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NNPC extends crude-for-refined oil contracts, settles $5b cash-call arrears

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The Group Managing Director of NNPC, Maikanti Baru PHOTO: TWITTER/NNPC


Group Managing Director of the Nigerian National Petroleum Corporation (NNPC), Dr. Maikanti Baru, said the corporation would continue to swap crude oil for refined petroleum products for the next six months in the face of obsolete refineries in the country.

The contract, called Direct Sale and Direct Purchase (DSDP), introduced in 2016, was expected to terminate this June, but the state-owned oil firm told journalists at the ongoing meeting of the Organisation of Petroleum Exporting Countries, (OPEC) in Vienna that the pact would remain until end of 2018.Baru also said the group had paid over $5 billion cash-call the country owed oil companies as a measure to attract investment that would boost the oil and gas sector in the country.

Considering that the one year contract, which started around April last year, reportedly gulped about 300,000 b/d of crude oil, the country could swap another 150,000 for the next 183 days to prevent product shortage in the country. Baru, who spoke on “Investment in the Oil and Gas Industry” at the seventh international seminar of OPEC yesterday, stated that some of the measures taken to attract investments into the country include settling all outstanding cash call arrears amounting to $5billion and execution of key projects in the Niger Delta.

According to the GMD, challenges in the sector have created a new wave of opportunities for the corporation because oil is expected to remain the dominant fuel in the energy mix, contributing between 52-53 per cent of the global energy requirement over the next 15 years.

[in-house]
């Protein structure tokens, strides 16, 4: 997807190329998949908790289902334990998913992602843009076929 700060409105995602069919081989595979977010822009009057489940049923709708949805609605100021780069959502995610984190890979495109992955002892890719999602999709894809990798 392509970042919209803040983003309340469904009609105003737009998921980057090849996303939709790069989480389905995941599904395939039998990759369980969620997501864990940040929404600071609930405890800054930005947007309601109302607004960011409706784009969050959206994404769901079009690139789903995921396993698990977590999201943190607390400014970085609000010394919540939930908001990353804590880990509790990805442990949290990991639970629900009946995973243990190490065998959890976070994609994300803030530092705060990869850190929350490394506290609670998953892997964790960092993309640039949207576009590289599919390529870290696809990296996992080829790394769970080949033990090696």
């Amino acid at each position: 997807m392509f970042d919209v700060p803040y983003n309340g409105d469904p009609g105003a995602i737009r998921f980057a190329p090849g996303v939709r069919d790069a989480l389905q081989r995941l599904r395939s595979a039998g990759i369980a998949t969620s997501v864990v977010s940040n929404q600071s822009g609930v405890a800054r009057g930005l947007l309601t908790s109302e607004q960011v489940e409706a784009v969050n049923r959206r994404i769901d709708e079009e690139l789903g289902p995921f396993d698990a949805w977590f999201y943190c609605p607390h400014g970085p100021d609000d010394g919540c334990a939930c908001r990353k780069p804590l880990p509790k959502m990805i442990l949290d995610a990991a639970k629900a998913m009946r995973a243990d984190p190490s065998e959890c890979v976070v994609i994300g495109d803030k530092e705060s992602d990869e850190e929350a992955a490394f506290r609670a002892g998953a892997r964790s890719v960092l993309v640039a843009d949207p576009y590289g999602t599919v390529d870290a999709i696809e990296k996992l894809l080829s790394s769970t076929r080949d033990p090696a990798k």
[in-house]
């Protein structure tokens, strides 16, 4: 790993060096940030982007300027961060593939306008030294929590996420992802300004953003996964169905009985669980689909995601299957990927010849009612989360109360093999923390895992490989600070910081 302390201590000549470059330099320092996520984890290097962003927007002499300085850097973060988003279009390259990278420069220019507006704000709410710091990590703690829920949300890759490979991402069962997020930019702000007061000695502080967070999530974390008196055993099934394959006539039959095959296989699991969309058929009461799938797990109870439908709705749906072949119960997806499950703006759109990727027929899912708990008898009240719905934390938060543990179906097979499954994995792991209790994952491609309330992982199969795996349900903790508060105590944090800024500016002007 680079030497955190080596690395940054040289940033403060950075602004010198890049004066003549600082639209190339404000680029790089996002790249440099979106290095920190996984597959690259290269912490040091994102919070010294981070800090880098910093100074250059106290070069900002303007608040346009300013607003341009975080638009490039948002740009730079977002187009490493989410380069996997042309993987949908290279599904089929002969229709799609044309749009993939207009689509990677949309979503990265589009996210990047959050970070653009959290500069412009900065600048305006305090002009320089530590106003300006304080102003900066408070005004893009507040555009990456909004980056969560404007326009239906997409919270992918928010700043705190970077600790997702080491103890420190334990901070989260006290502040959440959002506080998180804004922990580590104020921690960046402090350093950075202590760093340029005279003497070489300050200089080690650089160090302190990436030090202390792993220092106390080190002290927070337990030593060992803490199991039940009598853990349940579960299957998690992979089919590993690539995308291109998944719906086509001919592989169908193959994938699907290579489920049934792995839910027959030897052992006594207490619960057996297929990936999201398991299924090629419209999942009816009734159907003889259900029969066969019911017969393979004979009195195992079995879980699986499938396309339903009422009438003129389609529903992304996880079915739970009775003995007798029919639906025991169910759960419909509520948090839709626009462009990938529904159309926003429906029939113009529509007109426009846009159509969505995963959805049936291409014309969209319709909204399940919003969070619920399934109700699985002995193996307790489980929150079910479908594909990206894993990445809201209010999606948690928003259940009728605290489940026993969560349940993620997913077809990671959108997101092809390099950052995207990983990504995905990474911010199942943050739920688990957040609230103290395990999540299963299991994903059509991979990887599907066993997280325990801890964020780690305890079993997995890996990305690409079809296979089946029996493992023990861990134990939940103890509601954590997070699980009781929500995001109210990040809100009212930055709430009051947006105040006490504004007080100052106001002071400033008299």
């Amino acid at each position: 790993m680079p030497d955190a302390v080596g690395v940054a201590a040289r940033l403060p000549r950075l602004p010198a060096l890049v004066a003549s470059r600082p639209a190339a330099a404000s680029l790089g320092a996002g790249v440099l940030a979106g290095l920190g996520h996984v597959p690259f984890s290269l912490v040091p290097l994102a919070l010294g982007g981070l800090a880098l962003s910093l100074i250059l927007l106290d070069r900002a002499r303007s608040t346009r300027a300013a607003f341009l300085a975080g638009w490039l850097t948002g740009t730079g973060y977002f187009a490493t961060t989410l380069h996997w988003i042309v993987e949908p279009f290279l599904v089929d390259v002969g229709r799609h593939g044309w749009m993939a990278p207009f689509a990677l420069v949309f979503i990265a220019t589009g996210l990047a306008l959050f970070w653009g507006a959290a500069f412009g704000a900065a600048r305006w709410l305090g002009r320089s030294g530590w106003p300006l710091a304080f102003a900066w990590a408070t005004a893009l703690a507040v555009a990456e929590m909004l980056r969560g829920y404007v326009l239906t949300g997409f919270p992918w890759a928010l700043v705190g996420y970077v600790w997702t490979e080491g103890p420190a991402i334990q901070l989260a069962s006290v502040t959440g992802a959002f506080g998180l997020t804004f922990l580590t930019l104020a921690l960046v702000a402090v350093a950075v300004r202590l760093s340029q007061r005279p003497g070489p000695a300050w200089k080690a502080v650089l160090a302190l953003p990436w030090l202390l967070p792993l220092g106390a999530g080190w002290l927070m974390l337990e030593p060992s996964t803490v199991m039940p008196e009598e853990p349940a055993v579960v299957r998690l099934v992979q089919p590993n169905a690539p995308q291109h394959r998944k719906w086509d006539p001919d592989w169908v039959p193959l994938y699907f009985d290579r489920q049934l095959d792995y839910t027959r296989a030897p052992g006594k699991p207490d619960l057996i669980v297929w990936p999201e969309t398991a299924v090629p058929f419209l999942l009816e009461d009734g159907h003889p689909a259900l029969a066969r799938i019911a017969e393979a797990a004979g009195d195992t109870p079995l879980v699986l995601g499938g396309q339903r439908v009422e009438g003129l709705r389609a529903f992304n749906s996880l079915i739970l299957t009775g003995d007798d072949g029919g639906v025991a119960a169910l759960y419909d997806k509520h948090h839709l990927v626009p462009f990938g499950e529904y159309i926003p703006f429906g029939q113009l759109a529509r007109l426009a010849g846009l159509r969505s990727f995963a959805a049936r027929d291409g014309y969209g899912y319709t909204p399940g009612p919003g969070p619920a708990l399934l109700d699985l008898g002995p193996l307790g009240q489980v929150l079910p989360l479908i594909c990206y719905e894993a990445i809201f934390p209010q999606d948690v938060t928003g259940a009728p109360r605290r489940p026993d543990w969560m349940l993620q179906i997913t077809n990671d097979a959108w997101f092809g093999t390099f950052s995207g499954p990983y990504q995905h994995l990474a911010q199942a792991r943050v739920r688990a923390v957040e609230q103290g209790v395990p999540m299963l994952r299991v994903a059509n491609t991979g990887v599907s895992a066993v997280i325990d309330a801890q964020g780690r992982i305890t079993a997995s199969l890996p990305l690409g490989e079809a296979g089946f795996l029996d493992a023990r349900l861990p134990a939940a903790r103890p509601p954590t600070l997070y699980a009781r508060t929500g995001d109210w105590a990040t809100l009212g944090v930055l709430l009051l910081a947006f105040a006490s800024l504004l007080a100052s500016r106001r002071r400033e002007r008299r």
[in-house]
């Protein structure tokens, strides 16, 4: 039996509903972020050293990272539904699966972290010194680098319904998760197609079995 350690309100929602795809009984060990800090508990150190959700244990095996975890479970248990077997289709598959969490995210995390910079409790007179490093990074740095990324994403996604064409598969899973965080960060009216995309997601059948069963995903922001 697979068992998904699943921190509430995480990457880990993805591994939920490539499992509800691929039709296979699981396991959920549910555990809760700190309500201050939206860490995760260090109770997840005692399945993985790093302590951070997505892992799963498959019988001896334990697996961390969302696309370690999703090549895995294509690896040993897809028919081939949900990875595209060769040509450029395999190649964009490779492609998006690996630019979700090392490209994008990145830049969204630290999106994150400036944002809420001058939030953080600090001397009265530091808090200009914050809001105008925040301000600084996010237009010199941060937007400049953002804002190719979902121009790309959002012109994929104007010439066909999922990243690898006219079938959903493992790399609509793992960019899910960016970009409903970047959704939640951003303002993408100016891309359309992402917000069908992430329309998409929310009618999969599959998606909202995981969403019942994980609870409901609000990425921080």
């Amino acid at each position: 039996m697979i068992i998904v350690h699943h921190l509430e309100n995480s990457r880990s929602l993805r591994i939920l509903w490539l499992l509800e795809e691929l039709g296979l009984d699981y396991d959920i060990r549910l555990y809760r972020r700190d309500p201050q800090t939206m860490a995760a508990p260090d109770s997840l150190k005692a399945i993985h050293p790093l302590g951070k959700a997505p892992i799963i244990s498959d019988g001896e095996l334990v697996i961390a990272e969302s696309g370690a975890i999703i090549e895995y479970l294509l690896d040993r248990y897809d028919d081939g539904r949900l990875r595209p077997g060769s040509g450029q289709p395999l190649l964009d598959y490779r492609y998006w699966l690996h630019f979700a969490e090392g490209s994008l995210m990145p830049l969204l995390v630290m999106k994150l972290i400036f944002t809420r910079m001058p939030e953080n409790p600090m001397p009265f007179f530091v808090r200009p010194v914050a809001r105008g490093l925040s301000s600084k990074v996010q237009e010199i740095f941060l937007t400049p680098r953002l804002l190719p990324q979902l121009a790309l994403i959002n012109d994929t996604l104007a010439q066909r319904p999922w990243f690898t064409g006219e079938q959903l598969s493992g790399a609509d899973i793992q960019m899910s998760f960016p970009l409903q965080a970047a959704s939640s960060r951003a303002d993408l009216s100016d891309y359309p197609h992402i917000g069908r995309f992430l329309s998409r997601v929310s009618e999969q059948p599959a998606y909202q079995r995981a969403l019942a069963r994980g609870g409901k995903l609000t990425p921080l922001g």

“The balance of objectives requires that we undertake a paradigm shift in our business model to ensure that we attract capital and sustain flow of investment. It has also placed a burden for change towards broadening the base of investment sources outside traditional government funding.

“We have had about $3.6billion in investment so far. The PIB is undergoing serious legislative process. We segmented it into four and one has been passed. The downstream holds the future. We are looking at revamping our refineries and calling on investors to come and establish refineries. We are also looking at job creation across the entire value-chain,” he told participants at the seminar.

He said NNPC would keep sanctity of all contracts so that investors are given the right framework to operate.“The recently sanctioned $2.8 billion, 614Km Ajaokuta-Abuja-Kaduna-Kano (AKK) pipeline project is a demonstration of commitment to investing in local gas development,” he stated.


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Dr. Maikanti BaruNNPC
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